“A Case for Gatekeeping Black Music”
I studied classical music for a few years in college.To no one’s surprise this included a very rigorous and a very white curriculum. While it was standard for all students to familiarize themselves with different European cultures, there was also a quiet urge for us to learn a much bigger and unspoken rule. We learned this rule through our repertoire, our music theory classes, and even the required etiquette of musical performance. No matter what the assignment was, we received the lesson that white musicians cultivated the conditions for the creation of music. Many black students were required to have at least one spiritual in their repertoire, and there were definitely times when non-white musicians were highlighted, but all the Black music always felt like a fun elective, rather than the crucial building blocks in the foundation of music. There was no analysis of the theory behind Black artists. As they taught me more about musical structure and its earliest innovators, I did even more research by myself.
I started my research with the history of Negro spirituals and other early genres from Black Americans, and I talked with other Black fine arts majors about my work. Virtually everyone I talked to within a three-year time span said the exact same thing. They loved the material and techniques that they were learning, but the theory they were required to build upon was almost exclusively based on European and White American artists. Shakespeare, Chaucer, and Hemingway plagued the English majors. The art majors dreaded working on color technique based on French, Spanish, and British classics. It hurt me to hear these complaints, because the root of most western art is in some part of the black experience, especially when it comes to music, and it started with the enslavement of Africans.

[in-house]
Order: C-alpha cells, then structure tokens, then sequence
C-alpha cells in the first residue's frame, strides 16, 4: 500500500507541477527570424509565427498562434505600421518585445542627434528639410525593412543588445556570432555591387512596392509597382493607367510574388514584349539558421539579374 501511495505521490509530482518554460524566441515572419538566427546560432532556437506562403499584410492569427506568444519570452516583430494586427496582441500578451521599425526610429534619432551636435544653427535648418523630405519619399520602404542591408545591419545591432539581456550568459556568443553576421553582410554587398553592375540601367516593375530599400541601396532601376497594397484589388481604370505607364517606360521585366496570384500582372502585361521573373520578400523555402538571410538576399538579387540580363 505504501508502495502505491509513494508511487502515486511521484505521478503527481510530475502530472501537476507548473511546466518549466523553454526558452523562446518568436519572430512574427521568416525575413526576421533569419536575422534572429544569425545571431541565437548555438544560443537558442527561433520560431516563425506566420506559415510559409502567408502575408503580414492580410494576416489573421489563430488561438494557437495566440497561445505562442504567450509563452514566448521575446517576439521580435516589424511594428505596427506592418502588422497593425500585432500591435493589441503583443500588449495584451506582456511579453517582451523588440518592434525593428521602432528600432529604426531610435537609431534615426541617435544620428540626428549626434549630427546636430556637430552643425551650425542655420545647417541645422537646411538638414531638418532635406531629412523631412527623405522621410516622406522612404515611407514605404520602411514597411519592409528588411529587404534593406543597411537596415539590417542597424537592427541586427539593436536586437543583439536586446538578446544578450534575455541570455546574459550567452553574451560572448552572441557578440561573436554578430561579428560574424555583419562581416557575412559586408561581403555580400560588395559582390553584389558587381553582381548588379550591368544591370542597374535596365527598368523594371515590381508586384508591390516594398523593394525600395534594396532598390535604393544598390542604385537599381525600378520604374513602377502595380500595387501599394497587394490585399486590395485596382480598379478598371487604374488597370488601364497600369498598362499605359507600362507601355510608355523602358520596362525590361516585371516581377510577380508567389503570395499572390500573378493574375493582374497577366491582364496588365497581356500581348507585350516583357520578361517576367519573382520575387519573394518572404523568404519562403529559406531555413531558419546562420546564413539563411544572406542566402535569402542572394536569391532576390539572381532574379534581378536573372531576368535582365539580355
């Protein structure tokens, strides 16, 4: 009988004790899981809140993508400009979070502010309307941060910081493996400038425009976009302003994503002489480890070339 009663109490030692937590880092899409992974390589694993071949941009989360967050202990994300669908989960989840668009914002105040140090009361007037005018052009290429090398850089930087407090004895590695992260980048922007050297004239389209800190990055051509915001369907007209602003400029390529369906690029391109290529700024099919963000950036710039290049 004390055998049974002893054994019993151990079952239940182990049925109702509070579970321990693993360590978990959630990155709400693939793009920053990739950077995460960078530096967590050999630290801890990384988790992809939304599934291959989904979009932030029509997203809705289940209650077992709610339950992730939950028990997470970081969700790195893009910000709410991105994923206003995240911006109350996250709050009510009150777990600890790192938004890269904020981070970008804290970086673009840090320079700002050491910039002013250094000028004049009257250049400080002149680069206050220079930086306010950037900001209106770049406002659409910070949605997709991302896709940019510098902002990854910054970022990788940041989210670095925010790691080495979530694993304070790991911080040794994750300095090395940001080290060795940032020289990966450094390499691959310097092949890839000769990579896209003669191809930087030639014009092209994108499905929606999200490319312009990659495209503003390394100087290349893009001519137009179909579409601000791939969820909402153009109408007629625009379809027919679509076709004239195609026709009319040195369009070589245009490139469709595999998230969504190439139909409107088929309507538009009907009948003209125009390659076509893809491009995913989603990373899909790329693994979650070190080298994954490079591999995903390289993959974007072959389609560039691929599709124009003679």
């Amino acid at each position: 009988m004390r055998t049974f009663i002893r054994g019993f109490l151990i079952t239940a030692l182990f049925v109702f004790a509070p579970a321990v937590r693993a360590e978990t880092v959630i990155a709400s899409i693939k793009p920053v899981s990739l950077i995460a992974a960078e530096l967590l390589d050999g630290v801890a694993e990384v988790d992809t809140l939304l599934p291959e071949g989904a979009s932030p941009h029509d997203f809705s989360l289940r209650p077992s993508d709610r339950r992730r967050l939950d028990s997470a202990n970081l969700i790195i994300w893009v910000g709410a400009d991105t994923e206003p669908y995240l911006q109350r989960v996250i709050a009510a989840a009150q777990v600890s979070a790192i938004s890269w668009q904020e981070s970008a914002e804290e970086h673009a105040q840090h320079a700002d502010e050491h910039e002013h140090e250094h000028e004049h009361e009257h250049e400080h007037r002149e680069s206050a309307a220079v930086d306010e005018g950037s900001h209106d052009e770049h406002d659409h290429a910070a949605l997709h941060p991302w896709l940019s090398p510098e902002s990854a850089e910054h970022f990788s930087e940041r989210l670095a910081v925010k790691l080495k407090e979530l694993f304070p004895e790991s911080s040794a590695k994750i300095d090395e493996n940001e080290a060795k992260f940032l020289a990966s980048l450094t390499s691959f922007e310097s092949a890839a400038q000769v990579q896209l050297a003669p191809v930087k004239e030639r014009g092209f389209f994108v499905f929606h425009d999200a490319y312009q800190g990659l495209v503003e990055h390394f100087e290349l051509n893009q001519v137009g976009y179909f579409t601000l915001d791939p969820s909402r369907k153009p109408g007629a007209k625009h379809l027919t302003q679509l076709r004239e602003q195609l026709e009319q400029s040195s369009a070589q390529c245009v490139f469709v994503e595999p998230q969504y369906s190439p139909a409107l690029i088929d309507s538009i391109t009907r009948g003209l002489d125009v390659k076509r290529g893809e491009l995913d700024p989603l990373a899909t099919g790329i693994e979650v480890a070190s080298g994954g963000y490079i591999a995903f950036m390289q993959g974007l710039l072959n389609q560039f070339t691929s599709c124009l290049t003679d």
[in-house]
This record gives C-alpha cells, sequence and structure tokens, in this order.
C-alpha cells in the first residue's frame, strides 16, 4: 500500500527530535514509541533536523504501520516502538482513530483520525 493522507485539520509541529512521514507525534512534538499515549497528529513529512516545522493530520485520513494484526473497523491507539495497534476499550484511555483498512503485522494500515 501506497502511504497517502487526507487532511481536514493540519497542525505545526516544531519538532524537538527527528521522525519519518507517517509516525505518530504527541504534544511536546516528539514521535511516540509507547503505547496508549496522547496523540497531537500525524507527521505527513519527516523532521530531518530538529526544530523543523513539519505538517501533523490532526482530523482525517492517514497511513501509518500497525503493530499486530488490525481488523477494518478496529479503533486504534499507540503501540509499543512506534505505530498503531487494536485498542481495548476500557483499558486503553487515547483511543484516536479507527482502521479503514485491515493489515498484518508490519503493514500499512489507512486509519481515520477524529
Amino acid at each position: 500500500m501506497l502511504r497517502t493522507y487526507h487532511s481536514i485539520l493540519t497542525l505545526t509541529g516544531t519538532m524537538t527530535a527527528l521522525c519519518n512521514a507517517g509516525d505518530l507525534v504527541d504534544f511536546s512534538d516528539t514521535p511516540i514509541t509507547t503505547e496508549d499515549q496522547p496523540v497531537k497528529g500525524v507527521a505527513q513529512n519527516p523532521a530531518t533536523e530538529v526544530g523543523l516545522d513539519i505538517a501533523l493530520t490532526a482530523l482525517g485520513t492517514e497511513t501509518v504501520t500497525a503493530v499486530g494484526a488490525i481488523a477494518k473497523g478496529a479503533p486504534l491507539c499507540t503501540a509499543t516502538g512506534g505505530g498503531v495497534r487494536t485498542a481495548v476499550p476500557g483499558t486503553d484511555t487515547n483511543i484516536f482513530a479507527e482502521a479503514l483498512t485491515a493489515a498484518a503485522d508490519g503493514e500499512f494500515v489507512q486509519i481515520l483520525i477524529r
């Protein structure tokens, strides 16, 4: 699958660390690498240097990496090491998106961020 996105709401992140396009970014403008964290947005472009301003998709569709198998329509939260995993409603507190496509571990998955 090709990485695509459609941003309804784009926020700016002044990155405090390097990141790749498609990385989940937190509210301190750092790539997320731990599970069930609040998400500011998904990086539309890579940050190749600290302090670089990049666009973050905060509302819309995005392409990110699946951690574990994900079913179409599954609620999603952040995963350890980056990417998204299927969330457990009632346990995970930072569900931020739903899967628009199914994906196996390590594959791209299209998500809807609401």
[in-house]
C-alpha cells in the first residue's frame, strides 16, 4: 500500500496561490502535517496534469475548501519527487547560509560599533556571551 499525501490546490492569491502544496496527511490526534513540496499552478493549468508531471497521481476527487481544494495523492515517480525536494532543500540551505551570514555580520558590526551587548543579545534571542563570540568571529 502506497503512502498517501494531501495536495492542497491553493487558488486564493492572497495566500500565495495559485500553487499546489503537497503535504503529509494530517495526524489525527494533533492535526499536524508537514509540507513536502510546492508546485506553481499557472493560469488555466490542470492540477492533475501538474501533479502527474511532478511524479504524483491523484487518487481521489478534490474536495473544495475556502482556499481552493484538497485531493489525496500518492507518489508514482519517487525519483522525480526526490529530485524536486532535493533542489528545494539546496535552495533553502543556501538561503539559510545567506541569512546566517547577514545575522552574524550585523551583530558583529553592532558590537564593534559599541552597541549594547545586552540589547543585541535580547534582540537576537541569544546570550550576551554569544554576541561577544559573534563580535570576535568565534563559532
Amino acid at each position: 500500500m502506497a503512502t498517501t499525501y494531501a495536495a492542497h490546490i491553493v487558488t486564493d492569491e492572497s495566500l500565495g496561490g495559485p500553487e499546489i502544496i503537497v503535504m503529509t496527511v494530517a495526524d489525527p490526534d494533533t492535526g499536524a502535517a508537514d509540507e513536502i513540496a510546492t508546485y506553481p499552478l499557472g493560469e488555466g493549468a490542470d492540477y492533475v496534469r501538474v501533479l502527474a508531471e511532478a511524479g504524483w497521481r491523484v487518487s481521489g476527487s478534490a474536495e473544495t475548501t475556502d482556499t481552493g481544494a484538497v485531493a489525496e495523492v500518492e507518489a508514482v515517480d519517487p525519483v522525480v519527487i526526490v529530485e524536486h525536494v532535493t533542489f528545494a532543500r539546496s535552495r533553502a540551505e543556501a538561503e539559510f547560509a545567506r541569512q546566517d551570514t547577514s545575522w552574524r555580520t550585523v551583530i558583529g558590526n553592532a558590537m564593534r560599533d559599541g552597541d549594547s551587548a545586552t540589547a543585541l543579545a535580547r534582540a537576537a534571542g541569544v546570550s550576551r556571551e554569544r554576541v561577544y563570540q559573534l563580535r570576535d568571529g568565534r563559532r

Upon our ancestors being enslaved on American soil, one of the first things to be permanently taken from them was their culture. Their languages, religions, clothing, and many more ways of being were banned with the threat of physical violence that was carried out more often than not. Even with the fear of extreme retaliation, future generations of slaves took the very little that they could remember and created something new by combining their misery with the new religion that they were forced to practice. What we know as Negro spirituals and gospel were not genres of music back then. They were a means of emotional and mental survival. Over time, they became instructions and maps to escape a horrible life of servitude and persistent assault.The tone of all the songs they created would always tell the stories about the complexity of life as a slave, even as they gave birth to other genres.